U.S. manufacturing output softens; leading indicator extends decline
- Manufacturing production falls 0.1% in May
- Mining production rises 1.3%; utilities up 1.0
- Industrial output increases 0.2%
WASHINGTON, June 17 (Reuters) - Production at U.S. factories unexpectedly fell in May, the latest sign of cooling economic activity as the Federal Reserve aggressively tightens monetary policy to tame inflation.
Slowing growth was indicated in other data showing a gauge of future economic activity declining in May for a third straight month. Other data this week showed a drop in retail sales last month as well as steep declines in homebuilding and permits. Weakness in manufacturing output also reflects a shift in spending from goods to services.
"It adds to the evidence that the economy is slowing," said Andrew Hunter, a senior U.S. economist at Capital Economics. "But there is still little in activity data to suggest a recession is on the horizon, or to dissuade the Fed from pressing ahead with more aggressive policy tightening."
Manufacturing output dipped 0.1% last month, the first decline since January, after increasing 0.8% in April, the Fed said. Economists polled by Reuters had forecast factory production gaining 0.3%. Output rose 4.8% compared to May 2021.
Strong demand for good has supported manufacturing, which accounts for 12% of the U.S. economy. But spending is gradually reverting back to services, while Russia's dragging war against Ukraine and China's zero-tolerance COVID-19 policy have further entangled supply chains.
A strong dollar as a result of rising interest rates could make U.S. exports more expensive. The U.S. central bank has hiked its policy interest rate by 150 basis points since March.
A separate report from the Conference Board on Friday showed its Leading Economic Index fell 0.4% in May, matching the decline in April. Though the index remains near historic highs, it is down 0.4% from last November through May.Last month's decline was driven by plunging stock prices, the slowdown in homebuilding and gloomier consumer expectations.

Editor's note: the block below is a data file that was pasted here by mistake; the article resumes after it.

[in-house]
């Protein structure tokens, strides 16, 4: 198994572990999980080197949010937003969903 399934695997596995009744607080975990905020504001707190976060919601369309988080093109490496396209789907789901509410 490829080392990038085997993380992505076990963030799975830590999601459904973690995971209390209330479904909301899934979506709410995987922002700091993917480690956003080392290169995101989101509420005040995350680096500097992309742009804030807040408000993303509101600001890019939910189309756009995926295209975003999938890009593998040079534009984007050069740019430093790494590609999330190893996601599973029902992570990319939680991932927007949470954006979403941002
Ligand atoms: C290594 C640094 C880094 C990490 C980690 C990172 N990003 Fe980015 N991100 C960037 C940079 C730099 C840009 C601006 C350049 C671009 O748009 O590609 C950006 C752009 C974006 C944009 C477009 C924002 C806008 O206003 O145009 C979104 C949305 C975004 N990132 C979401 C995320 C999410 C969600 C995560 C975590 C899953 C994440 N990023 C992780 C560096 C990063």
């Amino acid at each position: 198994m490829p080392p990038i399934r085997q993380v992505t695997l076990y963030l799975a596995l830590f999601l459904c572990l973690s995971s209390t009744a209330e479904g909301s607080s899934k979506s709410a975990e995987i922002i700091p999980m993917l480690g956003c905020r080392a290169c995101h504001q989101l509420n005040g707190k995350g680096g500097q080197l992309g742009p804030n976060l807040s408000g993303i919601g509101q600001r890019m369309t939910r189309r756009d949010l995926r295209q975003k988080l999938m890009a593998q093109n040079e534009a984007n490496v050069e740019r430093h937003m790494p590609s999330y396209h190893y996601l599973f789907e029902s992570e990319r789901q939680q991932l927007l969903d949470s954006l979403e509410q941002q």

"The index remains at a historic high, but recent declines point to a weaker near-term outlook," said Justin Begley, an economist at Moody's Analytics in West Chester, Pennsylvania. "As such, growth will be rather tepid."
Stocks on Wall Street were mostly lower. The dollar rallied against a basket of currencies. U.S. Treasury prices fell.
Though the drop in factory production was tiny and economists expected a rebound, manufacturing is slowing.
A survey from the New York Fed this week showed activity at factories in New York state remained soft in June, with unfilled orders falling for the first time in over a year. Weaker conditions were also reported in the mid-Atlantic region, with the Philadelphia Fed's measure of manufacturing activity posting a negative reading this month for the first time since May 2020.
"This could be a sign that higher interest rates, tighter financial conditions, and expectations of weaker demand are starting to weigh on business investment," said Veronica Clark, an economist at Citigroup in New York.
May's surprise decline in factory production followed three months of growth averaging nearly 1%. Nondurable manufacturing production edged up 0.1%, supported by increases in petroleum and coal products, which offset declines in food, beverage and tobacco products as well as paper and printing.
But the output of long-lasting goods fell 0.2%, pulled down by declines in wood products and machinery. Production at auto plants rose 0.7% last month after advancing 3.3% in April.
Mining production increased 1.3% after rising 1.1% in the prior month. It continues to be boosted oil and gas extraction as the Russia-Ukraine war drives up crude prices. Oil and gas well drilling surged 6.2%.
Utilities output climbed 1.0% after accelerating 5.5% in April. The solid gains in mining and utilities offset the dip in manufacturing, lifting overall industrial production 0.2%. Industrial output jumped 1.4% in April.
Capacity utilization for the manufacturing sector, a measure of how fully firms are using their resources, edged down 0.1 percentage point to 79.1% in May. It is 1.0 percentage points above its long-run average. Overall capacity use for the industrial sector rose to 79.0% last month from 78.9% in April. It is 0.5 percentage points below its 1972-2021 average.
Officials at the Fed tend to look at capacity use measures for signals of how much "slack" remains in the economy - how far growth has room to run before it becomes inflationary.
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